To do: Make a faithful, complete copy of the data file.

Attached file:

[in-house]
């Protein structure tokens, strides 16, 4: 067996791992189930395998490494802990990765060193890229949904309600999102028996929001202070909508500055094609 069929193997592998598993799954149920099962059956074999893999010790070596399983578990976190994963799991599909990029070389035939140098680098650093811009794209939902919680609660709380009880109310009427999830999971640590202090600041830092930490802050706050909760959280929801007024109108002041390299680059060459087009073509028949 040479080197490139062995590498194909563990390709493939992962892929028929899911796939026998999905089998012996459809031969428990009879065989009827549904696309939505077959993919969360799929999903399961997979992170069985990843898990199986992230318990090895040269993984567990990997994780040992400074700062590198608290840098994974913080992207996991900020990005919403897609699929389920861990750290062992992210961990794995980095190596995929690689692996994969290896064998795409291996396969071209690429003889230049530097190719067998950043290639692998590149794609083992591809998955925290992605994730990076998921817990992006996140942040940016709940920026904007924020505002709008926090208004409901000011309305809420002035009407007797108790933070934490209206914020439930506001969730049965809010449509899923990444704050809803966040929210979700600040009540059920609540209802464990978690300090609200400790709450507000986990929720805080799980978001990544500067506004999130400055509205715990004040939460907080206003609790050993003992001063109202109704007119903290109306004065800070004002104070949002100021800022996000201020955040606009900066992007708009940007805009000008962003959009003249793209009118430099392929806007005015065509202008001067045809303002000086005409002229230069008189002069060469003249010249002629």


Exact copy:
[in-house]
């Protein structure tokens, strides 16, 4: 067996791992189930395998490494802990990765060193890229949904309600999102028996929001202070909508500055094609 069929193997592998598993799954149920099962059956074999893999010790070596399983578990976190994963799991599909990029070389035939140098680098650093811009794209939902919680609660709380009880109310009427999830999971640590202090600041830092930490802050706050909760959280929801007024109108002041390299680059060459087009073509028949 040479080197490139062995590498194909563990390709493939992962892929028929899911796939026998999905089998012996459809031969428990009879065989009827549904696309939505077959993919969360799929999903399961997979992170069985990843898990199986992230318990090895040269993984567990990997994780040992400074700062590198608290840098994974913080992207996991900020990005919403897609699929389920861990750290062992992210961990794995980095190596995929690689692996994969290896064998795409291996396969071209690429003889230049530097190719067998950043290639692998590149794609083992591809998955925290992605994730990076998921817990992006996140942040940016709940920026904007924020505002709008926090208004409901000011309305809420002035009407007797108790933070934490209206914020439930506001969730049965809010449509899923990444704050809803966040929210979700600040009540059920609540209802464990978690300090609200400790709450507000986990929720805080799980978001990544500067506004999130400055509205715990004040939460907080206003609790050993003992001063109202109704007119903290109306004065800070004002104070949002100021800022996000201020955040606009900066992007708009940007805009000008962003959009003249793209009118430099392929806007005015065509202008001067045809303002000086005409002229230069008189002069060469003249010249002629």